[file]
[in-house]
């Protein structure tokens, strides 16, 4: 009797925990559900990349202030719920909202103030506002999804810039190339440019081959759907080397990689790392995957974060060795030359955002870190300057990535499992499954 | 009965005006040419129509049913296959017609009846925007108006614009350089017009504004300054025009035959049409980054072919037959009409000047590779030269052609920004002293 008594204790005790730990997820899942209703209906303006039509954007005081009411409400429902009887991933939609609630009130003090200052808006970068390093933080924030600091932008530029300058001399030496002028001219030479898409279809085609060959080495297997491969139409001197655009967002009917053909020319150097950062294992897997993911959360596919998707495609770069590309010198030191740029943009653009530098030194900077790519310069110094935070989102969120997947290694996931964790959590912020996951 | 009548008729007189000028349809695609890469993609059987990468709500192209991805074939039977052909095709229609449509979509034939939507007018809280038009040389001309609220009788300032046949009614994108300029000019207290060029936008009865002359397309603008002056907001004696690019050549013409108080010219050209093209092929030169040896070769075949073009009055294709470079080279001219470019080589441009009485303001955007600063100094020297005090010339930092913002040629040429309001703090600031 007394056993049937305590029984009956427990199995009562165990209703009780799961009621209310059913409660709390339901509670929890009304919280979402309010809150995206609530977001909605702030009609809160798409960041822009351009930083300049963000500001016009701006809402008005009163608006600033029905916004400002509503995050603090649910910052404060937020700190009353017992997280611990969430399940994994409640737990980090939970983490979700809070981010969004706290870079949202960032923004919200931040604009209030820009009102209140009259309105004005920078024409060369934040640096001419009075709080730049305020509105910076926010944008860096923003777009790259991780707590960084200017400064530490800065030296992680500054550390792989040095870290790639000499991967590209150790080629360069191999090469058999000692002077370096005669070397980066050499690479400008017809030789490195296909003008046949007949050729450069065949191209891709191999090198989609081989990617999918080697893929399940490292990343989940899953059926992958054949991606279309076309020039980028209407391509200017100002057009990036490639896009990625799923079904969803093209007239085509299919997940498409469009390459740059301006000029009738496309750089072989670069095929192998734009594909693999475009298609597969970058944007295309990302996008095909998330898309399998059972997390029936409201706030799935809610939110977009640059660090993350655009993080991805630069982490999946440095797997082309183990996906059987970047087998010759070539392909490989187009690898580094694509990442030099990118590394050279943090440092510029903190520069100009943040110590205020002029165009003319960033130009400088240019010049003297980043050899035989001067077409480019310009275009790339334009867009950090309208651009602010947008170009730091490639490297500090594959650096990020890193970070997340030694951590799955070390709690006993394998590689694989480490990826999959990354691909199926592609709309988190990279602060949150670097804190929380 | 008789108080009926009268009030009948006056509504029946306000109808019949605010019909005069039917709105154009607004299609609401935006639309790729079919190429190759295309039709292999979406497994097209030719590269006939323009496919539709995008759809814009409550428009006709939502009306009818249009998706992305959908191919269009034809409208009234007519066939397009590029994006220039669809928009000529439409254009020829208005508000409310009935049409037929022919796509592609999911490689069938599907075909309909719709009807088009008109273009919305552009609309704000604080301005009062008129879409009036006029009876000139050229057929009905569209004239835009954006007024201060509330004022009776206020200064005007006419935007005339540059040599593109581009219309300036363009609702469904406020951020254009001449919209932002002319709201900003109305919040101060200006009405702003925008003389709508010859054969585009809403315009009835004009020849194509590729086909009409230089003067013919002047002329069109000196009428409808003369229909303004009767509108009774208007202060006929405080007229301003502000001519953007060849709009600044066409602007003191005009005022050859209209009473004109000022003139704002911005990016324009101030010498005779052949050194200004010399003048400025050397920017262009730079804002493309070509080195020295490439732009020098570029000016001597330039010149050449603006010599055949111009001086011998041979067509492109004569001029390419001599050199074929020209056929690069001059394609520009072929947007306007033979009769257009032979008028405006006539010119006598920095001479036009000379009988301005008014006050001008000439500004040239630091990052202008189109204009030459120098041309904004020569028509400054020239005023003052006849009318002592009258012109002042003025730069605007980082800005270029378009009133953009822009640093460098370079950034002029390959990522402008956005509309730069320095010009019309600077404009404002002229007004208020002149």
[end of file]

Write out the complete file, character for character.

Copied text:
[in-house]
């Protein structure tokens, strides 16, 4: 009797925990559900990349202030719920909202103030506002999804810039190339440019081959759907080397990689790392995957974060060795030359955002870190300057990535499992499954 | 009965005006040419129509049913296959017609009846925007108006614009350089017009504004300054025009035959049409980054072919037959009409000047590779030269052609920004002293 008594204790005790730990997820899942209703209906303006039509954007005081009411409400429902009887991933939609609630009130003090200052808006970068390093933080924030600091932008530029300058001399030496002028001219030479898409279809085609060959080495297997491969139409001197655009967002009917053909020319150097950062294992897997993911959360596919998707495609770069590309010198030191740029943009653009530098030194900077790519310069110094935070989102969120997947290694996931964790959590912020996951 | 009548008729007189000028349809695609890469993609059987990468709500192209991805074939039977052909095709229609449509979509034939939507007018809280038009040389001309609220009788300032046949009614994108300029000019207290060029936008009865002359397309603008002056907001004696690019050549013409108080010219050209093209092929030169040896070769075949073009009055294709470079080279001219470019080589441009009485303001955007600063100094020297005090010339930092913002040629040429309001703090600031 007394056993049937305590029984009956427990199995009562165990209703009780799961009621209310059913409660709390339901509670929890009304919280979402309010809150995206609530977001909605702030009609809160798409960041822009351009930083300049963000500001016009701006809402008005009163608006600033029905916004400002509503995050603090649910910052404060937020700190009353017992997280611990969430399940994994409640737990980090939970983490979700809070981010969004706290870079949202960032923004919200931040604009209030820009009102209140009259309105004005920078024409060369934040640096001419009075709080730049305020509105910076926010944008860096923003777009790259991780707590960084200017400064530490800065030296992680500054550390792989040095870290790639000499991967590209150790080629360069191999090469058999000692002077370096005669070397980066050499690479400008017809030789490195296909003008046949007949050729450069065949191209891709191999090198989609081989990617999918080697893929399940490292990343989940899953059926992958054949991606279309076309020039980028209407391509200017100002057009990036490639896009990625799923079904969803093209007239085509299919997940498409469009390459740059301006000029009738496309750089072989670069095929192998734009594909693999475009298609597969970058944007295309990302996008095909998330898309399998059972997390029936409201706030799935809610939110977009640059660090993350655009993080991805630069982490999946440095797997082309183990996906059987970047087998010759070539392909490989187009690898580094694509990442030099990118590394050279943090440092510029903190520069100009943040110590205020002029165009003319960033130009400088240019010049003297980043050899035989001067077409480019310009275009790339334009867009950090309208651009602010947008170009730091490639490297500090594959650096990020890193970070997340030694951590799955070390709690006993394998590689694989480490990826999959990354691909199926592609709309988190990279602060949150670097804190929380 | 008789108080009926009268009030009948006056509504029946306000109808019949605010019909005069039917709105154009607004299609609401935006639309790729079919190429190759295309039709292999979406497994097209030719590269006939323009496919539709995008759809814009409550428009006709939502009306009818249009998706992305959908191919269009034809409208009234007519066939397009590029994006220039669809928009000529439409254009020829208005508000409310009935049409037929022919796509592609999911490689069938599907075909309909719709009807088009008109273009919305552009609309704000604080301005009062008129879409009036006029009876000139050229057929009905569209004239835009954006007024201060509330004022009776206020200064005007006419935007005339540059040599593109581009219309300036363009609702469904406020951020254009001449919209932002002319709201900003109305919040101060200006009405702003925008003389709508010859054969585009809403315009009835004009020849194509590729086909009409230089003067013919002047002329069109000196009428409808003369229909303004009767509108009774208007202060006929405080007229301003502000001519953007060849709009600044066409602007003191005009005022050859209209009473004109000022003139704002911005990016324009101030010498005779052949050194200004010399003048400025050397920017262009730079804002493309070509080195020295490439732009020098570029000016001597330039010149050449603006010599055949111009001086011998041979067509492109004569001029390419001599050199074929020209056929690069001059394609520009072929947007306007033979009769257009032979008028405006006539010119006598920095001479036009000379009988301005008014006050001008000439500004040239630091990052202008189109204009030459120098041309904004020569028509400054020239005023003052006849009318002592009258012109002042003025730069605007980082800005270029378009009133953009822009640093460098370079950034002029390959990522402008956005509309730069320095010009019309600077404009404002002229007004208020002149």